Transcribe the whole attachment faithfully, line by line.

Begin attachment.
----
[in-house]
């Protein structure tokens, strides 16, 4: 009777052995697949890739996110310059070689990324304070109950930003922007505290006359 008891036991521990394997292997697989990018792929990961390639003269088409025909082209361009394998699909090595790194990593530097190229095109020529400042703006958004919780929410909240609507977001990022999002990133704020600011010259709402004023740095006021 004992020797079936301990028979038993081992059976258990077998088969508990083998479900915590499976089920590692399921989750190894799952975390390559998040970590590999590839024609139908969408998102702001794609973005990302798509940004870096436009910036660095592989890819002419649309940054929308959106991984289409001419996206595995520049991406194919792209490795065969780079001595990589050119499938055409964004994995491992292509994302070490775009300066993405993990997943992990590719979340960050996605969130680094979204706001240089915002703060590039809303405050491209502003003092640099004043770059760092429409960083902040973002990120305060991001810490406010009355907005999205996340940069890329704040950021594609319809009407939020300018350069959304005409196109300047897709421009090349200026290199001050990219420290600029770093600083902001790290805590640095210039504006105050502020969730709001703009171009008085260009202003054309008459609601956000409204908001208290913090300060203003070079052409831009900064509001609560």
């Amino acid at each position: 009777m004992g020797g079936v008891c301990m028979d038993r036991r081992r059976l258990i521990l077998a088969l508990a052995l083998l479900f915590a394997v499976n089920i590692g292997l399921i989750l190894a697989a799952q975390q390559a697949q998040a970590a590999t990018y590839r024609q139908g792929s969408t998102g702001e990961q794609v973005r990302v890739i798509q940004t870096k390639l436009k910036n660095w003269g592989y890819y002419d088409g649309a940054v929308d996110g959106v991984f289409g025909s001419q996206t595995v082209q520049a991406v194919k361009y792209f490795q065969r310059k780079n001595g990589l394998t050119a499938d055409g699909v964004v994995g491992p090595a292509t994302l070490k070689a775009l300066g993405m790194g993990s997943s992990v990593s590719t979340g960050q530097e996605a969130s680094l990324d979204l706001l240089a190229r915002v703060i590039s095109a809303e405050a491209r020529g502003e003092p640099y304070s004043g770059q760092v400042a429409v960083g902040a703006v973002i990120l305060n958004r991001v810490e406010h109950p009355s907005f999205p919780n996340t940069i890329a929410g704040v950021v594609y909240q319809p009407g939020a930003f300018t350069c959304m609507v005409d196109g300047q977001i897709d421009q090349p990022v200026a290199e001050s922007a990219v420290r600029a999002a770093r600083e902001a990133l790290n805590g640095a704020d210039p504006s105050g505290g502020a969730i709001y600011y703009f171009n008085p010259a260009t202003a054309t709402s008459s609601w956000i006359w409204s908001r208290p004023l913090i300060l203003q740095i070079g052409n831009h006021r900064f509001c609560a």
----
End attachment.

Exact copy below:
[in-house]
């Protein structure tokens, strides 16, 4: 009777052995697949890739996110310059070689990324304070109950930003922007505290006359 008891036991521990394997292997697989990018792929990961390639003269088409025909082209361009394998699909090595790194990593530097190229095109020529400042703006958004919780929410909240609507977001990022999002990133704020600011010259709402004023740095006021 004992020797079936301990028979038993081992059976258990077998088969508990083998479900915590499976089920590692399921989750190894799952975390390559998040970590590999590839024609139908969408998102702001794609973005990302798509940004870096436009910036660095592989890819002419649309940054929308959106991984289409001419996206595995520049991406194919792209490795065969780079001595990589050119499938055409964004994995491992292509994302070490775009300066993405993990997943992990590719979340960050996605969130680094979204706001240089915002703060590039809303405050491209502003003092640099004043770059760092429409960083902040973002990120305060991001810490406010009355907005999205996340940069890329704040950021594609319809009407939020300018350069959304005409196109300047897709421009090349200026290199001050990219420290600029770093600083902001790290805590640095210039504006105050502020969730709001703009171009008085260009202003054309008459609601956000409204908001208290913090300060203003070079052409831009900064509001609560």
């Amino acid at each position: 009777m004992g020797g079936v008891c301990m028979d038993r036991r081992r059976l258990i521990l077998a088969l508990a052995l083998l479900f915590a394997v499976n089920i590692g292997l399921i989750l190894a697989a799952q975390q390559a697949q998040a970590a590999t990018y590839r024609q139908g792929s969408t998102g702001e990961q794609v973005r990302v890739i798509q940004t870096k390639l436009k910036n660095w003269g592989y890819y002419d088409g649309a940054v929308d996110g959106v991984f289409g025909s001419q996206t595995v082209q520049a991406v194919k361009y792209f490795q065969r310059k780079n001595g990589l394998t050119a499938d055409g699909v964004v994995g491992p090595a292509t994302l070490k070689a775009l300066g993405m790194g993990s997943s992990v990593s590719t979340g960050q530097e996605a969130s680094l990324d979204l706001l240089a190229r915002v703060i590039s095109a809303e405050a491209r020529g502003e003092p640099y304070s004043g770059q760092v400042a429409v960083g902040a703006v973002i990120l305060n958004r991001v810490e406010h109950p009355s907005f999205p919780n996340t940069i890329a929410g704040v950021v594609y909240q319809p009407g939020a930003f300018t350069c959304m609507v005409d196109g300047q977001i897709d421009q090349p990022v200026a290199e001050s922007a990219v420290r600029a999002a770093r600083e902001a990133l790290n805590g640095a704020d210039p504006s105050g505290g502020a969730i709001y600011y703009f171009n008085p010259a260009t202003a054309t709402s008459s609601w956000i006359w409204s908001r208290p004023l913090i300060l203003q740095i070079g052409n831009h006021r900064f509001c609560a």